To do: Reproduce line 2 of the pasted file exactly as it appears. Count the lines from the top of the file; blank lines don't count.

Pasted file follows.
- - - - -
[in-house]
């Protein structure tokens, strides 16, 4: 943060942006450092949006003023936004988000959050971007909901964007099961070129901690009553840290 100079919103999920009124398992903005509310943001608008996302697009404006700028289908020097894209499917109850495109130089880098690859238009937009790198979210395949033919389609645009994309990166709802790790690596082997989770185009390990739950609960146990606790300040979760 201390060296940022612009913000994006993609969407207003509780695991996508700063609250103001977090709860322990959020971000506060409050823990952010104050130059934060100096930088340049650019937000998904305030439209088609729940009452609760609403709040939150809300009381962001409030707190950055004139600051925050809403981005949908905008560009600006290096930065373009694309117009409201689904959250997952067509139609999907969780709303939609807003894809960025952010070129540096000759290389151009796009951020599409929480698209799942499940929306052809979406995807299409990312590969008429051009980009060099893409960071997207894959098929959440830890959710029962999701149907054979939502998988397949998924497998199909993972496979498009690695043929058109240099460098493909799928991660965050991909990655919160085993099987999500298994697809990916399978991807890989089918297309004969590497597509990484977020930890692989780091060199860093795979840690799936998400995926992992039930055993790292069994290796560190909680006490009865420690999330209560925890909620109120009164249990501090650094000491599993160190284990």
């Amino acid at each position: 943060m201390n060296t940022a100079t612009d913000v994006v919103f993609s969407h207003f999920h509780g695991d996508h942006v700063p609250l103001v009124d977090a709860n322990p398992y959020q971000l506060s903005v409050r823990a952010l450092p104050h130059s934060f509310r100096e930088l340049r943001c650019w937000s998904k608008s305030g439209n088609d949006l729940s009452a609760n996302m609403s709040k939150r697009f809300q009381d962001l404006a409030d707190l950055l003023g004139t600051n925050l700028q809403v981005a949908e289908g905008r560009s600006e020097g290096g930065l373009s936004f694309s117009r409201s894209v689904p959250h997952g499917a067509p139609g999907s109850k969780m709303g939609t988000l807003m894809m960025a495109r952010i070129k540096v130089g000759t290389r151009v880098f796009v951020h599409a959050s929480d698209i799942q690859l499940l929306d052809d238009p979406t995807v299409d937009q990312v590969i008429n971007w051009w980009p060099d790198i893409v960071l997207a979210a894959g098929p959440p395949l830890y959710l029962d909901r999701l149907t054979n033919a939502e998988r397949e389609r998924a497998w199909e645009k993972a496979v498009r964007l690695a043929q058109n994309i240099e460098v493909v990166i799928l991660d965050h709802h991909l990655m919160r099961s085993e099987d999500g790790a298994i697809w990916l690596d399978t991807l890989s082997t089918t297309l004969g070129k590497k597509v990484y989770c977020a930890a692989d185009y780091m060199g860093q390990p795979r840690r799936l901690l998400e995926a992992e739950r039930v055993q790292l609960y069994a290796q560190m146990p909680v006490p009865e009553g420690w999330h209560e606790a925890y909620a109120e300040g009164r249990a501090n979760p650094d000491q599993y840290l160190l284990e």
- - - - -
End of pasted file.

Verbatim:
């Protein structure tokens, strides 16, 4: 943060942006450092949006003023936004988000959050971007909901964007099961070129901690009553840290 100079919103999920009124398992903005509310943001608008996302697009404006700028289908020097894209499917109850495109130089880098690859238009937009790198979210395949033919389609645009994309990166709802790790690596082997989770185009390990739950609960146990606790300040979760 201390060296940022612009913000994006993609969407207003509780695991996508700063609250103001977090709860322990959020971000506060409050823990952010104050130059934060100096930088340049650019937000998904305030439209088609729940009452609760609403709040939150809300009381962001409030707190950055004139600051925050809403981005949908905008560009600006290096930065373009694309117009409201689904959250997952067509139609999907969780709303939609807003894809960025952010070129540096000759290389151009796009951020599409929480698209799942499940929306052809979406995807299409990312590969008429051009980009060099893409960071997207894959098929959440830890959710029962999701149907054979939502998988397949998924497998199909993972496979498009690695043929058109240099460098493909799928991660965050991909990655919160085993099987999500298994697809990916399978991807890989089918297309004969590497597509990484977020930890692989780091060199860093795979840690799936998400995926992992039930055993790292069994290796560190909680006490009865420690999330209560925890909620109120009164249990501090650094000491599993160190284990």